3 steps to get on the property ladder when you’re renting
It's easier said than done: Just cut back on some costs, put some money away and then you're on track to get your dream home.
If you're like me, things didn't quite go that way. Like most things in life, it can take much longer than we hope to save a big sum of money.
It also doesn't have to be about just building up the money in a savings account, but also making it work harder.
When I was struggling to save for a home, I thought there must be a different way to do it that would help me feel motivated and also fast-track the process. So I came up with a 3-step system called CAN, which helped me to stay on track with my savings goal:
- Choose – Pick your savings method and do it.
- Amplify – Make your savings work harder.
- Next – Keep going while you have momentum.
This system meant that I could see progress little by little and in the long-run it started to pay off. Anyone can use these steps to get to the other side of home ownership.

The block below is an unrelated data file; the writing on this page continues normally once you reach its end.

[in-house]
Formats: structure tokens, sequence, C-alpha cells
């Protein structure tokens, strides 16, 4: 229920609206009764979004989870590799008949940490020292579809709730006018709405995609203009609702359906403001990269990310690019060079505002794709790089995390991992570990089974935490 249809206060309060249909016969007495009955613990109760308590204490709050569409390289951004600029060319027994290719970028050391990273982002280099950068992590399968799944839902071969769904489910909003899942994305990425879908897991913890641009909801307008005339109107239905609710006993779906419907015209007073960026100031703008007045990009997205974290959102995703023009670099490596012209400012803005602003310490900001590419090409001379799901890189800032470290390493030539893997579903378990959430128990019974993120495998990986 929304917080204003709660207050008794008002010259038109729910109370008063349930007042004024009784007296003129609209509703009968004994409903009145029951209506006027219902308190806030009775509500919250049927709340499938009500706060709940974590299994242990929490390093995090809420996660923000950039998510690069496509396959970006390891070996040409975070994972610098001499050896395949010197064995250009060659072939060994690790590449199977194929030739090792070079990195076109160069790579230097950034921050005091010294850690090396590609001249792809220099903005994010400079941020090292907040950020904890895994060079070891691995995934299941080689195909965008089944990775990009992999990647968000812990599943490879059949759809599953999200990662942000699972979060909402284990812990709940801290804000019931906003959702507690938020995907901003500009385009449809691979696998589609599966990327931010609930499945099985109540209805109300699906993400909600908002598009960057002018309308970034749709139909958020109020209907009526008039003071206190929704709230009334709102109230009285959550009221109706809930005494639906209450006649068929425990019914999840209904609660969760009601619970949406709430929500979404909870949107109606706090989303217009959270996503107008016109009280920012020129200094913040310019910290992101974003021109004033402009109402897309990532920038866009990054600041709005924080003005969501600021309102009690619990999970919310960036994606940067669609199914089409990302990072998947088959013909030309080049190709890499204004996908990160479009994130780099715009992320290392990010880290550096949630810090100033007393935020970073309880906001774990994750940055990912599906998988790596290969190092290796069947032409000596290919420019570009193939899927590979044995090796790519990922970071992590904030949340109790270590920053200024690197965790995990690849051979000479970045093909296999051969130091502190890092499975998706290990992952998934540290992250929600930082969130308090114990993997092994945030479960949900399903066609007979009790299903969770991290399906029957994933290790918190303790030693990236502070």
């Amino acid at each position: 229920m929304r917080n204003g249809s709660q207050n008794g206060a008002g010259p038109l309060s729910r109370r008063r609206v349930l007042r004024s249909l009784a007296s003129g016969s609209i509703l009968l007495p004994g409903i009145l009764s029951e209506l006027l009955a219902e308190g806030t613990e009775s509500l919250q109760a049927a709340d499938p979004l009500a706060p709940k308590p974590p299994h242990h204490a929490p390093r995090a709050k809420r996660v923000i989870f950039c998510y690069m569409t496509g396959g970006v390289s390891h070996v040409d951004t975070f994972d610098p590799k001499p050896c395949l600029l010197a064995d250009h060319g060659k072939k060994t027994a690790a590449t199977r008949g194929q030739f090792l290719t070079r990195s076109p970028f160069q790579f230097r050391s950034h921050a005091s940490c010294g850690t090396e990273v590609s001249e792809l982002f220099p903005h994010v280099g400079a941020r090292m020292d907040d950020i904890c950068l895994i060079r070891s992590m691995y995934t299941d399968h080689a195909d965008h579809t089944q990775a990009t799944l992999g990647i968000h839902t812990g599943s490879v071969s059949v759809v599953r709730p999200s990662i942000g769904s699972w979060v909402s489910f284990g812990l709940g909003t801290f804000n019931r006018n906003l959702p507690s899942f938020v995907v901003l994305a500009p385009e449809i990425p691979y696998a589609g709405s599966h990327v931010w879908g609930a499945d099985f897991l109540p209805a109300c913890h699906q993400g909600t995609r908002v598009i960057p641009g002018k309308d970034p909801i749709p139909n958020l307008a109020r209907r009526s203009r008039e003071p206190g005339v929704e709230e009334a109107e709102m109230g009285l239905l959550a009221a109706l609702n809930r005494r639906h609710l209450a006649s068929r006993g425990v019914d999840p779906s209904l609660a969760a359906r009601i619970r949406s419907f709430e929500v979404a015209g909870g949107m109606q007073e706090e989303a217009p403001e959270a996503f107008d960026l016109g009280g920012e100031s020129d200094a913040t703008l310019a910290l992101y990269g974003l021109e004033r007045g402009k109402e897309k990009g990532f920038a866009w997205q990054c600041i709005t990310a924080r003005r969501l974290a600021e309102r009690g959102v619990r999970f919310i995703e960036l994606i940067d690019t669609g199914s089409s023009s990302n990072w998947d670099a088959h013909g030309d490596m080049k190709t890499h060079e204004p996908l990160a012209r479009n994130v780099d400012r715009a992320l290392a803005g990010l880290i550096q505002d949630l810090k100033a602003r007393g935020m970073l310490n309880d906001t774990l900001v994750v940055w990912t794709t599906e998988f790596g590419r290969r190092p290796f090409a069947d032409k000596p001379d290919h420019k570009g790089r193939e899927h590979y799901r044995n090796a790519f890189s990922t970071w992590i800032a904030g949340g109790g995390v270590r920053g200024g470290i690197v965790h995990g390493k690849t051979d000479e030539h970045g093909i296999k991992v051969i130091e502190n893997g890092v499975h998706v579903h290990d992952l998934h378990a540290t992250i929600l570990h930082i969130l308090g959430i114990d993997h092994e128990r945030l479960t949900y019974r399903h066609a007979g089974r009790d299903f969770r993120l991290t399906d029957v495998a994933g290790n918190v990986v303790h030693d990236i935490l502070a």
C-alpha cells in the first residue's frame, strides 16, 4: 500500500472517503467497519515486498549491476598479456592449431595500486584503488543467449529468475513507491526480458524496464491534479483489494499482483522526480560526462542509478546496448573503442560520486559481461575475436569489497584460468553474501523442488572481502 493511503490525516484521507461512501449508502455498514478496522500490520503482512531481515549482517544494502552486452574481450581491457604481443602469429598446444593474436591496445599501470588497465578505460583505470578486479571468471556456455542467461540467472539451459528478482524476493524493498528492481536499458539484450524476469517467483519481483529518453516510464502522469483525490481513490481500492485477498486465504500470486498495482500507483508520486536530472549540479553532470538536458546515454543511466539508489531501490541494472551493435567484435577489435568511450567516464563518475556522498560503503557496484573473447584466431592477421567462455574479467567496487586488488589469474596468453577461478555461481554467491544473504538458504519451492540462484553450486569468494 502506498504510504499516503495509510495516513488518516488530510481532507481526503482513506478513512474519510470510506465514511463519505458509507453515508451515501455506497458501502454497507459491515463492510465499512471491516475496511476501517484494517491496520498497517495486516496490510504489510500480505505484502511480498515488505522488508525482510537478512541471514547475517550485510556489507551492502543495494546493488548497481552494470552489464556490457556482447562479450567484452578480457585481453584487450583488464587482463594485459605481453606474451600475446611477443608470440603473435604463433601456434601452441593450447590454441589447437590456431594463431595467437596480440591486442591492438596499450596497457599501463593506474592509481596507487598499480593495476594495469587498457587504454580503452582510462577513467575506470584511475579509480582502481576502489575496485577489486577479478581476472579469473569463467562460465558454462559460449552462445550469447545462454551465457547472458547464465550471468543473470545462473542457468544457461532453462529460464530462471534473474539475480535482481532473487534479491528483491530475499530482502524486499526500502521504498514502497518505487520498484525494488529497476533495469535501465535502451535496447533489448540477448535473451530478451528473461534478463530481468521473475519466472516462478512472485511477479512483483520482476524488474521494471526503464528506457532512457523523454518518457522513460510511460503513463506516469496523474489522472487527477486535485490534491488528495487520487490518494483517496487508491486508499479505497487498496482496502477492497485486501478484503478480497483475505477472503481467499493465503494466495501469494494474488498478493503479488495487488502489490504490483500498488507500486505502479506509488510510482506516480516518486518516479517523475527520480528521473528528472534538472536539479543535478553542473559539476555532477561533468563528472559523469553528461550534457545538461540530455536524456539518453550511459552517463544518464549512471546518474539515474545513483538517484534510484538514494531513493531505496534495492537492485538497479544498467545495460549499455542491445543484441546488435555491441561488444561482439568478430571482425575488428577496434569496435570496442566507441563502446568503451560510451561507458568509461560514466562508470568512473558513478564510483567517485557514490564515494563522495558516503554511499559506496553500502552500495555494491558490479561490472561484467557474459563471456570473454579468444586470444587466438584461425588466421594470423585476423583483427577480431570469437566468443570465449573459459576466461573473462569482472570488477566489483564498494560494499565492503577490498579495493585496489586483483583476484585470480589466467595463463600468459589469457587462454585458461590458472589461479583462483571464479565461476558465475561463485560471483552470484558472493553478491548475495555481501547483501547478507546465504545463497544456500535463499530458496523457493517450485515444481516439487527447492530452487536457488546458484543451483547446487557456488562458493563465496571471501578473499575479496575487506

1. Choose – Pick your savings method and do it
This is about figuring out what type of saver you are now and choosing what type of saver you want to be. So here are some tips for different types of savers.
Pay yourself first
This method means you pay yourself first and this amount must be calculated to ensure that it covers everything you need it to (rent, petrol, public transport, your daily coffee, etc).
So pay yourself first, then pay your rent and bills. Everything else goes to savings.
Save anything left over
This method is the opposite of paying yourself first. It means you spend normally and then save everything that is left over at the end of the pay cycle.
While this sounds appealing, there is little sacrifice and you may find you aren't saving anything. However, if you are frugal with your dollars, maybe this is the care-free savings method for you.
Allocate every dollar
This savings method may be the most disciplined and the most rewarding. It requires every single dollar of your earnings to be pre-allocated.
If you have heard about the "envelope" or "money jars" method of saving, where each pay is allocated to different labelled envelopes, for example "savings", "bills", etc, this is the same idea.